The Centenary of an Anno Horribulus (Horrible Year)
Nathan: 2013 is the hundredth anniversary of what many people consider to be the Death of the American Republic. In one year, in the waning days (three months) of the Taft Administration and the evil beginning of the proto-Tranzi regime of the Wilson Administration, a wicked coalition in both houses of Congress, the White House, the Courts, and too many states put together a series of actions that would damage the American Union for a century. Less than 50 years after the War between the States, many of the fruits of victory of the Radical Republican (“Red Republican”) regime from 1860 to1910 were realized. The ones about which we hear the most are:
1. Passage of the constitutional amendment legalizing the personal and corporate income tax (16th Amendment, ratified in February), which went into effect in March.
2. The direct election of federal Senators required, rather than their appointment by State Legislatures (or however the individual state wanted to select them), ratified in April.
3. Creation of the Federal Reserve system, signed into law on 23 December 1913.
All of these have resulted in not just severe damage, but in creating grave dangers to the American people and their society and nation. These were significant factors in political and legal decisions made over the next 36,500 days which have created the severe problems of America which so trouble us today. But these were not alone.
Some other significant NEGATIVE events in 1913:
1. US Post Office (today’s USPS) started parcel post deliveries in January, monopolizing yet another economic activity and removing it from the free market to the political process.
2. Oregon’s minimum wage law (first in the US) goes into effect (February).
3. Departments of Labor and Commerce split apart (March)
4. State of Kansas begins censoring motion pictures (as far as I know, first government in US to do so)
5. Rockefeller Foundation endowed with $100 million (equal to about $10 billion in 2013).
6. Inauguration of Woodrow Wilson as 28th President of the United States in March.
7. Creation of the Federal Trade Commission, a regulatory body.
Each of THESE events has impacts continuing to resonate down through the century: the unconstitutional nature of federal agencies, the growth of the federal bureaucracy, the anti-liberty actions of state and other government agencies, and the epitome of the progressive/Tranzi non-governmental organization rears their ugly heads. Far, far worse is yet to come in the Twentieth and Twenty-first Centuries. Wilson was the leader of the Progressive Movement (transformed today from international to transnational progressives: neoliberals and the new elite of the world), and in less than four years he would prove once again that war is the health of the state, and “improve” on Lincoln’s wartime dictatorship in the insane intervention in the Great War. The FTC would be the first generation of four generations of ever more powerful regulatory bodies, the ancestor of the EPA and all the myriad agencies of ObummerCare a century later. But in 1913, these were the seedlings barely poking above the soil, not the mighty oaks of 2013.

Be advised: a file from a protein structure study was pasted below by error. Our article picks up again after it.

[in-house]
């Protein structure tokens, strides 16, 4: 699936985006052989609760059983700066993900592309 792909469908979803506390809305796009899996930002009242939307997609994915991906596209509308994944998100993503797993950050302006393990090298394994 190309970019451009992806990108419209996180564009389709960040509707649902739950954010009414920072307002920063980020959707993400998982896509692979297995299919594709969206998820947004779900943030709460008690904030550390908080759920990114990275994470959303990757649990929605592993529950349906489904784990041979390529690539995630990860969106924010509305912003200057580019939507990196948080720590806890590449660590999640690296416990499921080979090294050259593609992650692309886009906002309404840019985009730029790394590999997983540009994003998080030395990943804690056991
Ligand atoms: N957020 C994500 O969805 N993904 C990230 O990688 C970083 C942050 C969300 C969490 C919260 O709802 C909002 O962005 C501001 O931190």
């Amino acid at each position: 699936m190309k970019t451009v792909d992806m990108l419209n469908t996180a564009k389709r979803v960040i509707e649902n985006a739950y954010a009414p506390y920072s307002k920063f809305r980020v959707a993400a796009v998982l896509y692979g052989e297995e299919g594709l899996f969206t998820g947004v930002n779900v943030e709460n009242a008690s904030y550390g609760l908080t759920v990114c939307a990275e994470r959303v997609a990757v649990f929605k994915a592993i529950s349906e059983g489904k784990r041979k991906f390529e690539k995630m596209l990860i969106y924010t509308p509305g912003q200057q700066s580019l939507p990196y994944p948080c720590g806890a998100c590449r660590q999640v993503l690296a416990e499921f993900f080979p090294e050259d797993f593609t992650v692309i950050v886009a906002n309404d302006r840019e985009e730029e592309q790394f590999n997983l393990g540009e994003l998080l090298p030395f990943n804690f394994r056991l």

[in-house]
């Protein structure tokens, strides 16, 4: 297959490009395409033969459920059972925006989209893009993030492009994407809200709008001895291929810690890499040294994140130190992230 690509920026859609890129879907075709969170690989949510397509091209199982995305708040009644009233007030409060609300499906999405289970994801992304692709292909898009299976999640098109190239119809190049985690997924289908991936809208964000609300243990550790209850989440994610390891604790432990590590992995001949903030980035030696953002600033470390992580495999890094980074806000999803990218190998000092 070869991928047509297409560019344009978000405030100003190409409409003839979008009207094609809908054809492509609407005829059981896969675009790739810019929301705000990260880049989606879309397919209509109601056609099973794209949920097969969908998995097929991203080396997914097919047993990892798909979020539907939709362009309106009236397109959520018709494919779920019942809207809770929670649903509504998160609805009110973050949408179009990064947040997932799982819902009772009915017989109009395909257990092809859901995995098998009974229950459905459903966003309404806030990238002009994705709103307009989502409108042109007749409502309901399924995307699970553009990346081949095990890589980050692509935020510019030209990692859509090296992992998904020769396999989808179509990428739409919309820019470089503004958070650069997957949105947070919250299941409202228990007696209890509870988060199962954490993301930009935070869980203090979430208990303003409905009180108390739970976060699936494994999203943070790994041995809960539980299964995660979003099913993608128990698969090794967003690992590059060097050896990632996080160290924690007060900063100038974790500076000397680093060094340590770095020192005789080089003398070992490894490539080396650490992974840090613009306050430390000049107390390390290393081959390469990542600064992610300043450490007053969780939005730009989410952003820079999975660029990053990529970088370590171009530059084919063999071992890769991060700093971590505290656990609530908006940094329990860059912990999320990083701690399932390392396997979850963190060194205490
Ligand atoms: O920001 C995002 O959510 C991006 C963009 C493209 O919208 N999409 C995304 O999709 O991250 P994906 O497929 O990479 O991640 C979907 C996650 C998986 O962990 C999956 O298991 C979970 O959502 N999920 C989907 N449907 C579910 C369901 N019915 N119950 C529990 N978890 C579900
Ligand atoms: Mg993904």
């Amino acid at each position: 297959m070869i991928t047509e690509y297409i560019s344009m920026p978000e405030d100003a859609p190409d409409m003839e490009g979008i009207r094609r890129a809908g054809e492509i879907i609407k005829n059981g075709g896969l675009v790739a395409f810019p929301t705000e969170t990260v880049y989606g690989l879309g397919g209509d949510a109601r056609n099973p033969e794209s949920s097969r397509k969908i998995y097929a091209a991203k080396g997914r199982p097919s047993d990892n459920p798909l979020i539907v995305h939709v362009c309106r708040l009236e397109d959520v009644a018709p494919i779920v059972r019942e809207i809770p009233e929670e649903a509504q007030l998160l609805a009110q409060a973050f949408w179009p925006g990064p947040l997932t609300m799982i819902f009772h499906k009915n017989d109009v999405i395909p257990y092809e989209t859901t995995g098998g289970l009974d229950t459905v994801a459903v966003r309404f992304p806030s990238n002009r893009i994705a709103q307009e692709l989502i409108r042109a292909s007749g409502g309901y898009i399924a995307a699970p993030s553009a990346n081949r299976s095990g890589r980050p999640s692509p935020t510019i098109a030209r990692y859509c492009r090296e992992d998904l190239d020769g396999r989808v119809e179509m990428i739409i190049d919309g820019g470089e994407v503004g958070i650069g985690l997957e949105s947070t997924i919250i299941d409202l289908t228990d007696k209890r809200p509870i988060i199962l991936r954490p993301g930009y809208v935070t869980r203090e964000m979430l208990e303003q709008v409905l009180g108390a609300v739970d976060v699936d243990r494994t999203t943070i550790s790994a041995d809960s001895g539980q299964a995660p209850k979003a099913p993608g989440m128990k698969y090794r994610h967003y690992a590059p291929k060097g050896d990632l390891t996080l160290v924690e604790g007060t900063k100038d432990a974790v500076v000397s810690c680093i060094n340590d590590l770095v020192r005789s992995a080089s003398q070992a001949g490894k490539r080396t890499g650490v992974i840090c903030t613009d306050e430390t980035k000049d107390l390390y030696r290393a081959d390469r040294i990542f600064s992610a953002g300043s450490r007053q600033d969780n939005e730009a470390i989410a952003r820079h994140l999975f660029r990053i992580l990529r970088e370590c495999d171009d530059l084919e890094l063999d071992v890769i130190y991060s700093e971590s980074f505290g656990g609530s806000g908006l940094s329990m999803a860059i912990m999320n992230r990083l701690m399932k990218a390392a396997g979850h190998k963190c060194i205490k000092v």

It is easy, today, to look back and point this out: in that year, they were viewed individually and not as parts of a whole – a whole effort to take away the liberty of SOME Americans, piece by piece, resulting (but not ending) with the situation in which we survive (barely) today: hemmed in, controlled, monitored, and often punished by the federal, state, and local governments in a horrific parody of the land of freedom. We must remember this.
None of these actions appeared full-blown, created out of whole cloth in a single year of madness. Rather, they were the work of decades by many men and women, and many of their actions were NOT caused by a desire to lose liberty, to give up freedom. In fact, at least some today are hailed still as victories for democracy, for “liberty” and for human freedom. But many of these were designed to, and DID, let government grow larger and more powerful, and reduce the freedom and liberty of individual persons, families, businesses, and communities.
Can we learn lessons from the past? Yes, but often we do not.